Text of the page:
You’ve got to get better. Everyone does. The torch of self-improvement should burn bright and shouldn’t flame out until very late in life. You will never ‘graduate’ as a leader. You will never be granted absolution from the obligation to improve. The people you lead deserve your continuous work on yourself so you can do a better job for them. You’re not expected to be perfect, and too much perfectionism will definitely interfere with your leadership (can you say, ‘micromanager’!), but you are expected to always be refining, shaping, strengthening, developing, advancing, and elevating yourself. You are, and always will be, a work in progress.
Setting Goals to Improve as a Leader
If you are ready to improve as a leader then the next step is setting goals. Human beings are goal-directed creatures. Goals give us a destination that we can move toward and gauge our progress as we go.
Even before we learn to set goals for ourselves, others are setting them for us. Our parents repeat words over and over, with the goal of getting us to talk, until we start saying the words ourselves. They keep pushing us along with other little goals (e.g., dress ourselves, learn manners, ride a bike, wipe our hiney) toward the greater goal of turning us into self-reliant and capable young adults who can, eventually, face the world on our own.
This goal-directed journey to self-sufficiency is aided and reinforced by relatives, teachers, sports coaches, and countless others until the whole notion of goals and advancement is wired right into our being.
To improve as a leader, start with clear goals. Goals provide a sense of momentum, confirming that each day you, and the organization, are moving forward. Progress toward goals is the clearest way of knowing that what you’re doing at work truly matters and that you’re making a true difference.
You don’t want to have the goals become like New Year’s Resolutions that quickly recede in importance. The point isn’t to set goals, it’s to get them. Leadership, is about results, right? Here are some ways of ensuring that the goals you set will be achieved:
- Write them down, explicitly and clearly. Include how the goal fits into broader team and organizational goals in the writeup, to link individual, team, and organizational progress.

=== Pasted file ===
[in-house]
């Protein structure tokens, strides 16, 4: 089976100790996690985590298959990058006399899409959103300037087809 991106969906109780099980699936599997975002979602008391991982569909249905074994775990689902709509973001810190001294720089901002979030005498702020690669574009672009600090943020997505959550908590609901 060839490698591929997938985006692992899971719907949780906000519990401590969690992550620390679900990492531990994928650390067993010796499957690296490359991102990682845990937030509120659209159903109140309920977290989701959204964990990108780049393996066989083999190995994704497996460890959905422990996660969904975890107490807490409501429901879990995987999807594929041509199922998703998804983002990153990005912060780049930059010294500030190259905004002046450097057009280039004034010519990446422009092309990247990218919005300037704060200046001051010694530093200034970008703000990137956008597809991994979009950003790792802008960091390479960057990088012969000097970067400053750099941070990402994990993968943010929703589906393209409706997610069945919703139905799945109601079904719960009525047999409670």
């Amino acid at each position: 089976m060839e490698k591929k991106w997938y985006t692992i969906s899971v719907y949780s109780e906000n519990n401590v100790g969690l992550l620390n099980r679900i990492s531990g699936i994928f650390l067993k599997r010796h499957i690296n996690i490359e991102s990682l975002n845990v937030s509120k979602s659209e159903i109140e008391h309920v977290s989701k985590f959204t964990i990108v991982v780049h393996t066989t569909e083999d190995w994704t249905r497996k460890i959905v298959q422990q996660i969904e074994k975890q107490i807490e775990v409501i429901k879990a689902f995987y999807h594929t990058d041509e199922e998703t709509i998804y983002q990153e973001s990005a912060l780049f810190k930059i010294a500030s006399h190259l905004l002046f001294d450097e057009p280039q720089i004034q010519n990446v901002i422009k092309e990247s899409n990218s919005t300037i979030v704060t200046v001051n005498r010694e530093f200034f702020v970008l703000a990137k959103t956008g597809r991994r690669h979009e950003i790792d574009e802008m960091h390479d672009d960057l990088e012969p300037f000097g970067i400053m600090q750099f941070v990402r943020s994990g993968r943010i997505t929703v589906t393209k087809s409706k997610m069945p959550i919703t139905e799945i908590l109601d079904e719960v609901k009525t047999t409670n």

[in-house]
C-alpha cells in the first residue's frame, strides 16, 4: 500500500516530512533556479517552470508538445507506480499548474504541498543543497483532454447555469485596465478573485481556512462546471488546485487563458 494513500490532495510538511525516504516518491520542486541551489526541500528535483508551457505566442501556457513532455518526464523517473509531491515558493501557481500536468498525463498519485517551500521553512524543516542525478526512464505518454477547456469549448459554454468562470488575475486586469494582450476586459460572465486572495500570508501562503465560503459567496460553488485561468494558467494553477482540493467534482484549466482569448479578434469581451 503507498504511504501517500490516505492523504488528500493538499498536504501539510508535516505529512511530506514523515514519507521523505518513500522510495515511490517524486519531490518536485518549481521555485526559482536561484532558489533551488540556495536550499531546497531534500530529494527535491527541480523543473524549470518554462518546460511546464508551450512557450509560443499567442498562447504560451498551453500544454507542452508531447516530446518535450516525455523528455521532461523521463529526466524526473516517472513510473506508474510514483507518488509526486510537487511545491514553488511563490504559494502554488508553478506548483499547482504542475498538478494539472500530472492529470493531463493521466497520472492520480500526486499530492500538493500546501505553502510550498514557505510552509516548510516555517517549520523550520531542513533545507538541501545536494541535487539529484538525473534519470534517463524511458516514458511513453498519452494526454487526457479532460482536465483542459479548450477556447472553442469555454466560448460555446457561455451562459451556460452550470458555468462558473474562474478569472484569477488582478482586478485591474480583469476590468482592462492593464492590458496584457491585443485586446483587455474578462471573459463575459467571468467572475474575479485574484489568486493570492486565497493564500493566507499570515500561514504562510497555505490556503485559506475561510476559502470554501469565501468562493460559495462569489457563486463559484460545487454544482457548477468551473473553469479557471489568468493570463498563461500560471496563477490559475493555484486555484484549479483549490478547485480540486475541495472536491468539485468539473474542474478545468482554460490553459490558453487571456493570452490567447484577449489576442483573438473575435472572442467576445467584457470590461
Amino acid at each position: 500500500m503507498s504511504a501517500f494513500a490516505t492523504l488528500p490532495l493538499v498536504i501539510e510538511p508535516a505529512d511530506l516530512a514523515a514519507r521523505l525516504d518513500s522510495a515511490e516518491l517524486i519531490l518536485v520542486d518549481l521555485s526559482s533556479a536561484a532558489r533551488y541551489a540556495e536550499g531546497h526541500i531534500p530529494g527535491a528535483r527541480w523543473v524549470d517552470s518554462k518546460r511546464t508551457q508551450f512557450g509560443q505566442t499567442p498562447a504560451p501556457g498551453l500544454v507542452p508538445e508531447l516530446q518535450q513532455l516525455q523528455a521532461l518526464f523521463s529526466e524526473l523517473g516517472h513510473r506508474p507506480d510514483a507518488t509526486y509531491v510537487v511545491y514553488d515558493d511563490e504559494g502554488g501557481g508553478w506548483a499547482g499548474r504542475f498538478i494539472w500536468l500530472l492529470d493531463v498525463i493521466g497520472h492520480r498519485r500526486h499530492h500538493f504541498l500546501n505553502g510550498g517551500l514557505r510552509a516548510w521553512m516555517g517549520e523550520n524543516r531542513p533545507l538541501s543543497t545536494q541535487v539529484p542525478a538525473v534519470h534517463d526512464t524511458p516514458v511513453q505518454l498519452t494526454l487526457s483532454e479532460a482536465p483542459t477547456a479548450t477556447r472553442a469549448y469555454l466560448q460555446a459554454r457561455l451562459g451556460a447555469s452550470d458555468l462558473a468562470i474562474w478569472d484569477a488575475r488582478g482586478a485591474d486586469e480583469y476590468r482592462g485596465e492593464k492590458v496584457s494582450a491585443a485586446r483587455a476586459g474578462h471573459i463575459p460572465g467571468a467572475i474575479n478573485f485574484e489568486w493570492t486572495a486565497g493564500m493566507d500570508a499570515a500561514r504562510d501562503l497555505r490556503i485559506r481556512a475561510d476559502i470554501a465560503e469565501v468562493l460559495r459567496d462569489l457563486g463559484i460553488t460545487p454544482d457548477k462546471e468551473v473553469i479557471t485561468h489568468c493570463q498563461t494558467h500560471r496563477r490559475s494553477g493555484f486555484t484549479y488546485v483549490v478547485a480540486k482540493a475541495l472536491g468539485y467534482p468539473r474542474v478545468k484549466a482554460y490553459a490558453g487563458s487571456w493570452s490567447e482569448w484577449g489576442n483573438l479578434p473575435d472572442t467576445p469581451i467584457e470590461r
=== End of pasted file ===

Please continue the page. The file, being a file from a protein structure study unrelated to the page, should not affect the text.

- Write down the risks that could emerge if the goal isn’t attained.
- Set a realistic but aggressive deadline to create urgency. Also, set Momentum Milestones, and dates when you’ll evaluate the progress toward the goals.
- Identify measures you’ll use to gauge and track goal progress.
- Identify the resources, training, or support that you will need to make the goal happen. Also, identify lower priority items that you could trade off in service of making the goal happen.
- List the initial actions that you need to take to initiate goal momentum.
As you set goals, it’s critical that you’re not vague. ‘This year I need to communicate more…’ is a weak goal. So is ‘Show more initiative…’ and ‘Be more assertive…’ and ‘Be more detail-oriented.’ Those are intentions, not goals. And you know what they say about intentions, right? (If not, Google ‘What is the road to hell paved with?’). To ensure a high likelihood of achievement, you’ve got to operationalize the intentions. Instead of ‘communicate more’ say, “We agree you’ll lead our bi-weekly staff meetings, and immediately afterward you and I will jointly evaluate the meeting’s effectiveness.” You get the idea. The more specific the goal, the better the chances the goal will be reached.
What goals do you have to improve your leadership? If you don’t have any, then follow these steps and start today.
This post is based on content from Leadership Two Words at a Time: Simple Truths for Leading Complicated People.